After legal battles, creative differences and talk about being "un-filmable” the much anticipated Watchmen hits the screen like the nuke missiles or even a swinging fist both so prevalent in the film. Weighing in a hefty 163 minutes one might think that the movie could cover the denseness of the book but it takes a different route. Although the film stays true to the basic story, the film creates its own world – a world more easily digestible to most moviegoers.
Set in an alternate version of 1985, the multi-layered adventure/mystery Watchmen offers up a world where costumed superheroes intermingle with everyday society and a doomsday clock (think of today’s multicolored state department warning levels) that charts the tension between the USA and the USSR sits a five minutes till midnight. When one of the former Watchmen is killed, the determined Rorschach (Jackie Earle Haley) reconnects with his former crime fighting legion to determine the reason behind the death.
Watchmen comes off more like an opera than a superhero film. Besides the long running time, the films offers grand backdrops filled with exploding colors and large blasts of music. (In this case the soundtrack fills the theater with either songs from the 80s such as Tears for Fears or foot tapping Simon and Garfunkel ditties but alas no Italian arias). Watchmen serves up cascades a dark, brooding flavor on a nuclear flavored platter then offsets the gloom with comically expressive costumes.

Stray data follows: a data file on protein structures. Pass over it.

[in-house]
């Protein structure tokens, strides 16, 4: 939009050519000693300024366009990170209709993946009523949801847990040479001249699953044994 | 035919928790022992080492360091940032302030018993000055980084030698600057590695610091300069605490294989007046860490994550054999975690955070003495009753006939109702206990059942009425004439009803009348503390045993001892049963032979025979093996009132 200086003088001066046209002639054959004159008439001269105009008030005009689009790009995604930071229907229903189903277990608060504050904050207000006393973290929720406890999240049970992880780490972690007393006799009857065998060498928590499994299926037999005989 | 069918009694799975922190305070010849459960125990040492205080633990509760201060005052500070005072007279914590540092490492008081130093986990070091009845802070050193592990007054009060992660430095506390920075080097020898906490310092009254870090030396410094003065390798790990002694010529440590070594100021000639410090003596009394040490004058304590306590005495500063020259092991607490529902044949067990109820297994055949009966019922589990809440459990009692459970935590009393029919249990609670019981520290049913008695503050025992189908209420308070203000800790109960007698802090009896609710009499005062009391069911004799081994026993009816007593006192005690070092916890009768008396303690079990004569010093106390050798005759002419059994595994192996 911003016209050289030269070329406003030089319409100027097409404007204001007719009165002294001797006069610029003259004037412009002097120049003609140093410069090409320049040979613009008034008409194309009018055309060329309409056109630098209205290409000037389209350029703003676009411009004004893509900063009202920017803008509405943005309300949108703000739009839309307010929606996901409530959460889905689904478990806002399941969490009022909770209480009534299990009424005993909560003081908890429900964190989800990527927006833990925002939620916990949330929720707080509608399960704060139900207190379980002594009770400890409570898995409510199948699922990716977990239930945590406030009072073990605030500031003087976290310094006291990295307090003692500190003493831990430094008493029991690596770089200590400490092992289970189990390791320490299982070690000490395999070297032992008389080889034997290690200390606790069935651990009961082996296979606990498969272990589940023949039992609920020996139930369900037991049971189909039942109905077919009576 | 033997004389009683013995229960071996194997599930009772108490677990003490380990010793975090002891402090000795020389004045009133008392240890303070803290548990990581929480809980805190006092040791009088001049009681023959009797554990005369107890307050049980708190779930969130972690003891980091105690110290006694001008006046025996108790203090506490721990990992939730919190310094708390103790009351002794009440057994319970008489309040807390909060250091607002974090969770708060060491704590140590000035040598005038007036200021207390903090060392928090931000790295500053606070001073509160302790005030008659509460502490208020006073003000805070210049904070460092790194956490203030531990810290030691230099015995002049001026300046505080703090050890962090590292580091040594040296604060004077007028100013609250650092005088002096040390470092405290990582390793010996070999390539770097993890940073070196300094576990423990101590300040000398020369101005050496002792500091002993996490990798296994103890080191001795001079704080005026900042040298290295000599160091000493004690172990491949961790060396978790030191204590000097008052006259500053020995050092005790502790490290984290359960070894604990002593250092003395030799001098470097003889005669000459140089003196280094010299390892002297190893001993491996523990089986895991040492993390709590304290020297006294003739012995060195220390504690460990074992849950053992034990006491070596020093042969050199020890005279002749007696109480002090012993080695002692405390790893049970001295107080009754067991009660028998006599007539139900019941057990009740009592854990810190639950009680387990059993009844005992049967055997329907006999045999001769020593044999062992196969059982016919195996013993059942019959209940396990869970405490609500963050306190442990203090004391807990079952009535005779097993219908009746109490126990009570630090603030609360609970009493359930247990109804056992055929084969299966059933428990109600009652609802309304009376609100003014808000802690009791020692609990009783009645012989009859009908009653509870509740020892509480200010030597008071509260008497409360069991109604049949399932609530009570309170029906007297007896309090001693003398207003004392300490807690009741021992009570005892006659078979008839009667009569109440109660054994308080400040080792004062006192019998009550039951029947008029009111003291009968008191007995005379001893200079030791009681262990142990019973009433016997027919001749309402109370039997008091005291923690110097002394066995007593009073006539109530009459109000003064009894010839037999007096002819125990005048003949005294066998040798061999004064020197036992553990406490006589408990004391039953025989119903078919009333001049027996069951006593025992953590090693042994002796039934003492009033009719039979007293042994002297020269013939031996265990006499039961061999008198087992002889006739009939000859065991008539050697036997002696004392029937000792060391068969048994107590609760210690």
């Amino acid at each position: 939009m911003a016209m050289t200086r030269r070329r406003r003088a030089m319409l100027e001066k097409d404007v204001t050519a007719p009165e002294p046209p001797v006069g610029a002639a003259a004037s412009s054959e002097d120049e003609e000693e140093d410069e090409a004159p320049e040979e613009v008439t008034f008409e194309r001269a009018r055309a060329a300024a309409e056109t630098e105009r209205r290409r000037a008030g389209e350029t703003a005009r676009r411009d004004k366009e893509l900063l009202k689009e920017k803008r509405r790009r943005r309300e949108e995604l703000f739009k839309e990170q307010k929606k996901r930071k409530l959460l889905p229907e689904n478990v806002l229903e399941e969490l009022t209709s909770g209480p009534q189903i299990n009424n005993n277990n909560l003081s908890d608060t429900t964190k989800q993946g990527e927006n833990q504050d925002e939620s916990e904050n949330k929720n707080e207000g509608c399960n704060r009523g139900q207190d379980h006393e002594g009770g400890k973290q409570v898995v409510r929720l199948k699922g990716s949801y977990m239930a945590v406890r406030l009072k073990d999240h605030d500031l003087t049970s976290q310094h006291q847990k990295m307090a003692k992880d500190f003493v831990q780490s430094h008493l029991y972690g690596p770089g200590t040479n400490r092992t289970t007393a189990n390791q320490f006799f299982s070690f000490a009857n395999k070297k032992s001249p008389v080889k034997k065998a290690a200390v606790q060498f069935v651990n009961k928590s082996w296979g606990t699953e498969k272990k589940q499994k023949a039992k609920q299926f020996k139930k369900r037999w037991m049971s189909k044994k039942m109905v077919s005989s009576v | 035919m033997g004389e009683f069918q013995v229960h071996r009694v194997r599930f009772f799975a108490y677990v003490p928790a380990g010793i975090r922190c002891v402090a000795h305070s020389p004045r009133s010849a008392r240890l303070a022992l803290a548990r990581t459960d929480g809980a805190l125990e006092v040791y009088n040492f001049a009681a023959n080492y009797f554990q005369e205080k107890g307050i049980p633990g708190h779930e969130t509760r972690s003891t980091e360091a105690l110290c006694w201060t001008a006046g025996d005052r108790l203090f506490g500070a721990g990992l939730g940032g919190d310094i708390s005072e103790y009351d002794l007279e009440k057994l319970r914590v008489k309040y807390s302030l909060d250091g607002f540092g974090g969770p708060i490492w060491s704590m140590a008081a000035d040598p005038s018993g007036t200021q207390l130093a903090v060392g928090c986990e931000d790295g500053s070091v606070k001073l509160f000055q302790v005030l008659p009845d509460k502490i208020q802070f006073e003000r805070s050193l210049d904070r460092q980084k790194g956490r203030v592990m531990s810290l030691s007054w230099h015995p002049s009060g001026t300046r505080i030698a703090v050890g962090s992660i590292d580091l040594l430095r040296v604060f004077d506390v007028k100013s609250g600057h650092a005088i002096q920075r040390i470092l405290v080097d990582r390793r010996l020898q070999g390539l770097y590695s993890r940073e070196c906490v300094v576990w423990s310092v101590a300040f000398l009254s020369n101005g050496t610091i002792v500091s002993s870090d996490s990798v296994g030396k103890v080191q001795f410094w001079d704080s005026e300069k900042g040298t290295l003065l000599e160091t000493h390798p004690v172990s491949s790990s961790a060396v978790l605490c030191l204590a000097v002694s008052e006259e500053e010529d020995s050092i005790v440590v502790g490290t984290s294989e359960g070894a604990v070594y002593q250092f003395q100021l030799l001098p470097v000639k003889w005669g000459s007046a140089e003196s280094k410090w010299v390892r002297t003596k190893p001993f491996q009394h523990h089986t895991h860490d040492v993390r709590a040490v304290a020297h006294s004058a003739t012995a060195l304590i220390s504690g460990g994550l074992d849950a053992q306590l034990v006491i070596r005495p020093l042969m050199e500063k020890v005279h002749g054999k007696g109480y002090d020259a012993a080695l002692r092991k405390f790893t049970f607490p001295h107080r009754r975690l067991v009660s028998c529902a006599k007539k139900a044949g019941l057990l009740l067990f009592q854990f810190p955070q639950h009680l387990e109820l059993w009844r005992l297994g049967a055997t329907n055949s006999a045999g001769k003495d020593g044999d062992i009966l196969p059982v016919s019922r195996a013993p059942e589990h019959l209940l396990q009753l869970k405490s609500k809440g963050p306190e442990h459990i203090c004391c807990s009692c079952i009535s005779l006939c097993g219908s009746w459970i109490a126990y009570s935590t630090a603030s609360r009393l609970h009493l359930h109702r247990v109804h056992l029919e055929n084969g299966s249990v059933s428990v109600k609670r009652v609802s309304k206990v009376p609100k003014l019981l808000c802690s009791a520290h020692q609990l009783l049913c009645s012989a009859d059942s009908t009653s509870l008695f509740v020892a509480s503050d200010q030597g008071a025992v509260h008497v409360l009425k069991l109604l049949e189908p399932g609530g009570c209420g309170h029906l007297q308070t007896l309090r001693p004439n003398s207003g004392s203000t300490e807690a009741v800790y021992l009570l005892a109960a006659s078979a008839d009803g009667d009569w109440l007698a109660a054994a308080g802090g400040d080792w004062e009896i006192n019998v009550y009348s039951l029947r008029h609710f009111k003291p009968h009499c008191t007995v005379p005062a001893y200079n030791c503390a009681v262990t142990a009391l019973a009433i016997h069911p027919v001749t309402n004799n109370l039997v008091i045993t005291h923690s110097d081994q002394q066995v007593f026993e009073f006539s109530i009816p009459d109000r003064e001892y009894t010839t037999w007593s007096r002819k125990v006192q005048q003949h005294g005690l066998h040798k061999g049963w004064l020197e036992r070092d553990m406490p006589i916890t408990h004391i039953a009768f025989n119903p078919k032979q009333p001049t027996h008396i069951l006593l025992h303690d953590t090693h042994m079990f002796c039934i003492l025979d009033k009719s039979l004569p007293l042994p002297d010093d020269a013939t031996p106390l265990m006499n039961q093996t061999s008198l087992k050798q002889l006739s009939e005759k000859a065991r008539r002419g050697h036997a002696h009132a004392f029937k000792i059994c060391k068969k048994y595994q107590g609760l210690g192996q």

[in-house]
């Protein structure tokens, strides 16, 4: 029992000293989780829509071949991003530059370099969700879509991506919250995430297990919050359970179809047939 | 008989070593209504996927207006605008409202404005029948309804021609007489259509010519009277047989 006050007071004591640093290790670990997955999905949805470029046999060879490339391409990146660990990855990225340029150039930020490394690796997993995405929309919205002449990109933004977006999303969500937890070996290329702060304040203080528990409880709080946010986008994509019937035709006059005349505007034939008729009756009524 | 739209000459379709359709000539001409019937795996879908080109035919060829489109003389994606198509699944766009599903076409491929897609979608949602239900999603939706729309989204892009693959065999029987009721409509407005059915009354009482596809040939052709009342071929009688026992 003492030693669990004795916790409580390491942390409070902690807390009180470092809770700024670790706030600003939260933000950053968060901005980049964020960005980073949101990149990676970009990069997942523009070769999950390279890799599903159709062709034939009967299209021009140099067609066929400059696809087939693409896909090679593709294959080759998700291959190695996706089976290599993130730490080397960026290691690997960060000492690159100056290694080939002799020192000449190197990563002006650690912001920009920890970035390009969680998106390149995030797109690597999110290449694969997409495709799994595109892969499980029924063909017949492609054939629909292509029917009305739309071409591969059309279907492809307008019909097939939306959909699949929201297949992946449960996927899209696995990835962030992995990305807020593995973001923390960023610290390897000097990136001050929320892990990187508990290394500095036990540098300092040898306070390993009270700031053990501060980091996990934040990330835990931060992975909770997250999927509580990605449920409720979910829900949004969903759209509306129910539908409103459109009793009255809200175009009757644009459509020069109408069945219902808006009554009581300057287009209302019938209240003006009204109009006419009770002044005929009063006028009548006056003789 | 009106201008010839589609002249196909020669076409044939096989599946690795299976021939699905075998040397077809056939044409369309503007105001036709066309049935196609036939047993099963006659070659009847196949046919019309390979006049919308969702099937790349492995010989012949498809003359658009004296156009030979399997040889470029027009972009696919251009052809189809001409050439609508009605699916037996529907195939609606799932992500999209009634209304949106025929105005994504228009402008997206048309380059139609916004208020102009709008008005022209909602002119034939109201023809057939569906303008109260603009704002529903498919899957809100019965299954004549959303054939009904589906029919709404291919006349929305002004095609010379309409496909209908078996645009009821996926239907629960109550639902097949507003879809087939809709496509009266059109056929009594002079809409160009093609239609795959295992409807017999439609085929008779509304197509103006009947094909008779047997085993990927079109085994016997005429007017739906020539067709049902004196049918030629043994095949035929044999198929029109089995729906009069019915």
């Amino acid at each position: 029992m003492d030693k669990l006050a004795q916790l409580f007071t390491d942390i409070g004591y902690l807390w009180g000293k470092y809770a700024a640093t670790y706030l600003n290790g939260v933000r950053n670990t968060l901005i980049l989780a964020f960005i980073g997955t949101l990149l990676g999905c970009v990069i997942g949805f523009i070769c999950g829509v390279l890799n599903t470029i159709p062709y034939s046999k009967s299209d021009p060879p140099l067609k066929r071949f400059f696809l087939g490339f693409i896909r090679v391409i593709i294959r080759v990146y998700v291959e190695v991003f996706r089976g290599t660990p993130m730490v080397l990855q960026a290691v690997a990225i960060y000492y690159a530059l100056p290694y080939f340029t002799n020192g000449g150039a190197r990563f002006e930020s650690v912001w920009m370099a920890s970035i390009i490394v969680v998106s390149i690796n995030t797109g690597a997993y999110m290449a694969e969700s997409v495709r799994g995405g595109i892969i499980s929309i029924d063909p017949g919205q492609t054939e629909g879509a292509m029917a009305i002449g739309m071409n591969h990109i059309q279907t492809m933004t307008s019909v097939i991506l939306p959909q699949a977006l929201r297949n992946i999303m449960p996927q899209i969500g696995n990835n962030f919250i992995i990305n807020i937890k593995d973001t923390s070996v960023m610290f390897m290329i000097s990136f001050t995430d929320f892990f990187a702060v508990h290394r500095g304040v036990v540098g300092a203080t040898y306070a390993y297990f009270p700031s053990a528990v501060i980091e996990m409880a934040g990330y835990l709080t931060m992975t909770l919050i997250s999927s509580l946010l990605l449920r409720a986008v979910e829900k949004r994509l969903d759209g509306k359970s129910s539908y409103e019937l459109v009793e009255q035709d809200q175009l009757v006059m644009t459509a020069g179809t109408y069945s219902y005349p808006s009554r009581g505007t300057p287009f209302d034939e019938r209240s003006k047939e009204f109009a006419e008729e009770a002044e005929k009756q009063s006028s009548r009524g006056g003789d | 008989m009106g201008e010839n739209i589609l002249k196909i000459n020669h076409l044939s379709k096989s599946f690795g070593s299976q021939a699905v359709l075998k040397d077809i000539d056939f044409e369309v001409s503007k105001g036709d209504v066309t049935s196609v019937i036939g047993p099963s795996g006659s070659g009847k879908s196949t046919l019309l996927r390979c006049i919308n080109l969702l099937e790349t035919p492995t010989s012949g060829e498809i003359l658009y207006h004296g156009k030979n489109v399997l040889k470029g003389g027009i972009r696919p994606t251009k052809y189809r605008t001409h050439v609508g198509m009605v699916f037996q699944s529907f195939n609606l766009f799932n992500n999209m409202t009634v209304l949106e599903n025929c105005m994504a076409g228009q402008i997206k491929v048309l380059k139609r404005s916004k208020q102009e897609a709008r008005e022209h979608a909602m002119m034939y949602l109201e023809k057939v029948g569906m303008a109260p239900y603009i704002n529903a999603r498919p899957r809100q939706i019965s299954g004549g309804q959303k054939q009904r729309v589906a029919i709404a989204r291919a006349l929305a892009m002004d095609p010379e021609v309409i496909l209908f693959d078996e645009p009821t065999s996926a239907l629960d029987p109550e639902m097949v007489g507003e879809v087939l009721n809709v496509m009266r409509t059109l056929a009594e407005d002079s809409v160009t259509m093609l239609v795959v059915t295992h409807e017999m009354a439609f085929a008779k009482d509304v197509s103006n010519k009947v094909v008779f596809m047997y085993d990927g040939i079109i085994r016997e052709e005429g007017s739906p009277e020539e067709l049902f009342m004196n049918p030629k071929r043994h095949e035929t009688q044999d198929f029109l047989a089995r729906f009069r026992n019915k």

Loud and often violent, director Zack Snyder (“300”) refuses to completely emulate the dense, cerebral “Watchmen” novel, which, in the general sense, works. Staying true to the basic story, Snyder and his screenwriters David Hayter and Alex Tse create a world of panic, gloom and fear. But like an opera for those who don’t speak the language, overall the story works but many of the details get brushed under the shroud of looming Armageddon. The same could be said for characters who seemingly get lost in a maze of flashbacks or important plot points that are seemingly just given a nod.
Some superheroes make larger impacts despite the screen time that seems spread thin amongst the superhero clan. Jackie Earle Haley offers up a feisty Rorschach while Billy Crudup shines (in a blue way) as the analytical Dr. Manhattan. The superhero women Sally Jupiter (Carla Gugino) and Laurie Juspeczyk (Malin Akerman) although presented with juicy screen time never seem to find their place or have much to do except follow the lead of their male counterparts.
Some people may say that the film lacks real substance, and only stands on the merits of the production values, but for anyone not a true Watchmen aficionado this film version like a top-flight soprano belts out some choice notes before going down in a blaze of glory.